Without loss of generality, transition states are independent of time. Mathematically, there exists some transition probability matrix, P(x, y) such that

$P\left(x,y\right)=P\left[{X}_{n+1}=y|{X}_{n}=x\right]$ , for all n.

We can create a new set of states S ´ [n], having a different set of states associated with each timestep. In the present study, P(x,y) represents the transition probability matrix. To simulate the Markov chain, a stochastic transition probability matrix P and the initial probability distribution is required. In the present study, initial risk associated with each nodes in the host access graph is considered as initial probability distribution which will be explained further in Section 4. Once we have the stochastic matrix P and the initial risk, then utilizing the basic properties of Markovian process, we can determine the risk of the entire network.

3. Cyber Security Analytical Framework

The schematic network given below, Figure 2, shows a bird’s eye view of our proposed cyber security model. The most important component of our model is the attack graph. It is constructed by considering the input as network topology, services running on each host, attack rules defined on firewalls, and vulnerabilities associated with each host running different services.

For simplicity limited numbers of nodes are present in our network illustration and we have developed a host access graph manually. However, as the size and complexity of the network increase, we can use any kind of attack graph generation tools [19] to construct the intended attack graph of interest. Nodes present on the attack graph represent the host. Each host runs different kinds of services and there may exist various vulnerabilities. CVSS assigns

Figure 2. Cyber security analytical framework.

severity scores for each vulnerability. The score is computed based on the standard expressions. The standard expression depends on several matrices that provide a quantitative score to approximate ease and impact of exploit. In the present study, we have applied both scores to determine whether it is beneficial to move from one node to another node from the attacker’s perspective. These two scores, that is, Exploitability sub-score and Impact sub-score, are combined to provide the basis of assigning the edges of attack graphs to represent the values of the probability distribution. This probability represents the possibility of a vulnerability to be exploited by an attacker. While implementing our stochastic model, the behavior of the attacker is another concern. In this study, we assume that the attacker will choose the vulnerability that maximizes the chances of succeeding in compromising the goal state. Due to any reason, if the attacker terminates attacking, then the attacker will move to the initial state. Finally, utilizing the properties of Markov chain, the risk of the individual node is computed. Nodes are prioritized based on computed risk. Then, we sum the risks of all the nodes that will give us the total security risk present in the network.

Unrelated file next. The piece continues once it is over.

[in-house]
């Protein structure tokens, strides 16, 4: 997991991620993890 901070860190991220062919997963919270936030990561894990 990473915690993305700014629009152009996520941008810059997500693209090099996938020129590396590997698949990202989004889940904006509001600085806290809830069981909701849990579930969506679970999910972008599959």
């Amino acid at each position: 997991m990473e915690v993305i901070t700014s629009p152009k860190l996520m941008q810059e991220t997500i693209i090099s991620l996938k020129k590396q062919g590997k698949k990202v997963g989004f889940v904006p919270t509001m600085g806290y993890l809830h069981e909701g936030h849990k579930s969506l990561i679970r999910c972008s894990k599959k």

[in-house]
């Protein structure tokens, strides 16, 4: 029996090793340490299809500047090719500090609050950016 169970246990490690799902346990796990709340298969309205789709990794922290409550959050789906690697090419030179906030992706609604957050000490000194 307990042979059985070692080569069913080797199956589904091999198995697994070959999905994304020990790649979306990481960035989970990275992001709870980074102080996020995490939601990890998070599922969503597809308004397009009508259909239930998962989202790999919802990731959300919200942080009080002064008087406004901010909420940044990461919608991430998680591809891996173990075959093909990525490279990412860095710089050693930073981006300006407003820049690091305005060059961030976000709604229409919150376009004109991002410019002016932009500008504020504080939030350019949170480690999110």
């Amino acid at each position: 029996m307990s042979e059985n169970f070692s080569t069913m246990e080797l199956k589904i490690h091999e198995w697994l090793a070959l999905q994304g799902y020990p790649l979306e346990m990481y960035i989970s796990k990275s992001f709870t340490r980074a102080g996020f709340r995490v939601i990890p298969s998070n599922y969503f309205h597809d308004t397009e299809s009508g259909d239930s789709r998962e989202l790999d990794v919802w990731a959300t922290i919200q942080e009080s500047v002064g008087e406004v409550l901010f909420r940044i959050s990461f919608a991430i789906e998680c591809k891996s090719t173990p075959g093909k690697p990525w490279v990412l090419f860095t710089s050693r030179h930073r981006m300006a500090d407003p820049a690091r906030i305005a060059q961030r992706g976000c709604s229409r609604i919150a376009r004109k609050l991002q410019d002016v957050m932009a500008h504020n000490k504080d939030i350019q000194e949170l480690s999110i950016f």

4. Model Representation

The central component of the proposed stochastic model exclusively depends on the host access graph mentioned in the previous section. Before delving into the modeling approach, let us formally explain the host access graph as shown below by Figure 3.

In Figure 3 below, ${S}_{i},i=1,2,3,\cdots ,g$ are host nodes and ${S}_{g}$ is a goal node. A node represents a host in the host access graph; thus, the number of nodes is equal to the number of hosts in the network. Similarly, directed edges between two nodes represent the access relationship between the corresponding two hosts so that there is only one directed edge from one node to another at most. Hence, there are no multiple edges in the graph, and our proposed model retains only the highest access achieved between the hosts, since higher levels of access to the destination host means more powerful attacks are achieved. A directed solid edge lines from host ${S}_{1}$ to host ${S}_{2}$ in Figure 3 represents the access available on ${S}_{2}$ from ${S}_{1}$ . Similarly, dashed lines from host ${S}_{2}$ to host ${S}_{g}$ illustrate that there are other intermediate nodes present in between these nodes and the same explanation is applicable to other hosts.

Figure 3. An example of host access graph.

Once the host access graph is constructed, then our basic foundation is developed for further analysis. To make this graph more applicable and realistic, we have modified it by adding one additional dummy node to represent the attacker. The attacker starts exploiting the immediate node by gaining a high level of privileges. In reality, even if an attacker is equipped with sophisticated tools and a high level of experience, there is no guarantee that he/she will reach the goal node. This may happen due to reaching a level of difficulty or being discovered by an intrusion response team or any type of unusual circumstance. Whenever the attacker stops launching attacks at any point due to any reason, then he/she goes back to the initial state from where the attacking began. To incorporate this attack scenario, a dummy node A is introduced. For any node ${S}_{i}$ , we define the edge $\left({S}_{i},A\right)$ . This is demonstrated by Figure 4 below, where a node A represents an attacker. There is a directed solid edge from every node to the attacker node A, this implies that when the attacker gives up exploiting the node further due to any reason, again he/she goes back to the initial state and proceeds to search for alternative options. Similarly, the meaning of dashed lines are similar to Figure 3 as mentioned before.